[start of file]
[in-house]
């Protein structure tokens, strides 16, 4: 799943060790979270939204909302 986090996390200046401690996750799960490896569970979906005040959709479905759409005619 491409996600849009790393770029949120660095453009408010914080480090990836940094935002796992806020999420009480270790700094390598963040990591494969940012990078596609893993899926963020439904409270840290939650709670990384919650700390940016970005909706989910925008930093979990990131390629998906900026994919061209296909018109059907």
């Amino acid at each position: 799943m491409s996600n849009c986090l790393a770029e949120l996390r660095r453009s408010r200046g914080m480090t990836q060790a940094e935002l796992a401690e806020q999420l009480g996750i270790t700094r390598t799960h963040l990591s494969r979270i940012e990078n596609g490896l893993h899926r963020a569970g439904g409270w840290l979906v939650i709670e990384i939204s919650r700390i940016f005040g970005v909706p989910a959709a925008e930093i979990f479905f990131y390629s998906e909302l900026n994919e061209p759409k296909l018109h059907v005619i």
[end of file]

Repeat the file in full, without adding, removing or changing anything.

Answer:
[in-house]
């Protein structure tokens, strides 16, 4: 799943060790979270939204909302 986090996390200046401690996750799960490896569970979906005040959709479905759409005619 491409996600849009790393770029949120660095453009408010914080480090990836940094935002796992806020999420009480270790700094390598963040990591494969940012990078596609893993899926963020439904409270840290939650709670990384919650700390940016970005909706989910925008930093979990990131390629998906900026994919061209296909018109059907």
């Amino acid at each position: 799943m491409s996600n849009c986090l790393a770029e949120l996390r660095r453009s408010r200046g914080m480090t990836q060790a940094e935002l796992a401690e806020q999420l009480g996750i270790t700094r390598t799960h963040l990591s494969r979270i940012e990078n596609g490896l893993h899926r963020a569970g439904g409270w840290l979906v939650i709670e990384i939204s919650r700390i940016f005040g970005v909706p989910a959709a925008e930093i979990f479905f990131y390629s998906e909302l900026n994919e061209p759409k296909l018109h059907v005619i």